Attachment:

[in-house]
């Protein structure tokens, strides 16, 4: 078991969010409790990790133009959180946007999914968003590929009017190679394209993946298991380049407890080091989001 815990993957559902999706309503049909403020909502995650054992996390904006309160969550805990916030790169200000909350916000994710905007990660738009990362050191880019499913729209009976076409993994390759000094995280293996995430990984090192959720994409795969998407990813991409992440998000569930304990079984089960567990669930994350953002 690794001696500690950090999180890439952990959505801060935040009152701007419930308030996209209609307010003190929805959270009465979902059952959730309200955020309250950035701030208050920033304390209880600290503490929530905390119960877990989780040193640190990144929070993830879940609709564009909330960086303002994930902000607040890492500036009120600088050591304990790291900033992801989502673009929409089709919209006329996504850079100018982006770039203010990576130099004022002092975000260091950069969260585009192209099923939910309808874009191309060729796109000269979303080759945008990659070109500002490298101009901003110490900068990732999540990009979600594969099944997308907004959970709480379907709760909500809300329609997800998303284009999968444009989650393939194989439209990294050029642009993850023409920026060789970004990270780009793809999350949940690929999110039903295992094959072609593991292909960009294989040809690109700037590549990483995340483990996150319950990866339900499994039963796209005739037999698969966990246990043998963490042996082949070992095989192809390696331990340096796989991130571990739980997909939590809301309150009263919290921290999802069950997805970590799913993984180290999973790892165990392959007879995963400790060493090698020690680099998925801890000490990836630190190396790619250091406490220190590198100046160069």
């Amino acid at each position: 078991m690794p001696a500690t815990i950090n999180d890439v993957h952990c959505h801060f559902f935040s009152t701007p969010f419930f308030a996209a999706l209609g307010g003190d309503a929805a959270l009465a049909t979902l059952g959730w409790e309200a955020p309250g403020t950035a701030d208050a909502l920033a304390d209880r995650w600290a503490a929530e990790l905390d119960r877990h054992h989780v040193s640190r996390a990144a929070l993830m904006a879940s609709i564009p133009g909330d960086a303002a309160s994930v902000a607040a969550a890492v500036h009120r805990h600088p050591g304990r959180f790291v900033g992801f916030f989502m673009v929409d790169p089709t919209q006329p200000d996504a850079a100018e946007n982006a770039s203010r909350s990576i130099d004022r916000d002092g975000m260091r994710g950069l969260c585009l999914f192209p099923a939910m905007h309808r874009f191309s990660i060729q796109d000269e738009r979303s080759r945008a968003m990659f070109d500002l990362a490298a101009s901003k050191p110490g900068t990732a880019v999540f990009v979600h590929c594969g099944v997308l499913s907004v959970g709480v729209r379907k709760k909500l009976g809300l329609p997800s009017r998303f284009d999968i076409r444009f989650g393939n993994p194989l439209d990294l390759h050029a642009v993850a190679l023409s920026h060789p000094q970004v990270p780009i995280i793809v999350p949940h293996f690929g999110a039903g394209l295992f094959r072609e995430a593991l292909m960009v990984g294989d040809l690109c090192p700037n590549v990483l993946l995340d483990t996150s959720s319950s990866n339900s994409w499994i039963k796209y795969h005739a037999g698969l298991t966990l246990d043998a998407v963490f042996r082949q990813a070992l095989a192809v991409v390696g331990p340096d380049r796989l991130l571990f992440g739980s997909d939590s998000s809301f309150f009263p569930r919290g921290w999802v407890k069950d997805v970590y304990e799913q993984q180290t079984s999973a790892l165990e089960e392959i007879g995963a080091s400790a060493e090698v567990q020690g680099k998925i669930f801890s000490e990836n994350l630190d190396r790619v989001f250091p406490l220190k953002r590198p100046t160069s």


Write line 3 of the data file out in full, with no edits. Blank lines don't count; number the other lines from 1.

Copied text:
């Amino acid at each position: 078991m690794p001696a500690t815990i950090n999180d890439v993957h952990c959505h801060f559902f935040s009152t701007p969010f419930f308030a996209a999706l209609g307010g003190d309503a929805a959270l009465a049909t979902l059952g959730w409790e309200a955020p309250g403020t950035a701030d208050a909502l920033a304390d209880r995650w600290a503490a929530e990790l905390d119960r877990h054992h989780v040193s640190r996390a990144a929070l993830m904006a879940s609709i564009p133009g909330d960086a303002a309160s994930v902000a607040a969550a890492v500036h009120r805990h600088p050591g304990r959180f790291v900033g992801f916030f989502m673009v929409d790169p089709t919209q006329p200000d996504a850079a100018e946007n982006a770039s203010r909350s990576i130099d004022r916000d002092g975000m260091r994710g950069l969260c585009l999914f192209p099923a939910m905007h309808r874009f191309s990660i060729q796109d000269e738009r979303s080759r945008a968003m990659f070109d500002l990362a490298a101009s901003k050191p110490g900068t990732a880019v999540f990009v979600h590929c594969g099944v997308l499913s907004v959970g709480v729209r379907k709760k909500l009976g809300l329609p997800s009017r998303f284009d999968i076409r444009f989650g393939n993994p194989l439209d990294l390759h050029a642009v993850a190679l023409s920026h060789p000094q970004v990270p780009i995280i793809v999350p949940h293996f690929g999110a039903g394209l295992f094959r072609e995430a593991l292909m960009v990984g294989d040809l690109c090192p700037n590549v990483l993946l995340d483990t996150s959720s319950s990866n339900s994409w499994i039963k796209y795969h005739a037999g698969l298991t966990l246990d043998a998407v963490f042996r082949q990813a070992l095989a192809v991409v390696g331990p340096d380049r796989l991130l571990f992440g739980s997909d939590s998000s809301f309150f009263p569930r919290g921290w999802v407890k069950d997805v970590y304990e799913q993984q180290t079984s999973a790892l165990e089960e392959i007879g995963a080091s400790a060493e090698v567990q020690g680099k998925i669930f801890s000490e990836n994350l630190d190396r790619v989001f250091p406490l220190k953002r590198p100046t160069s």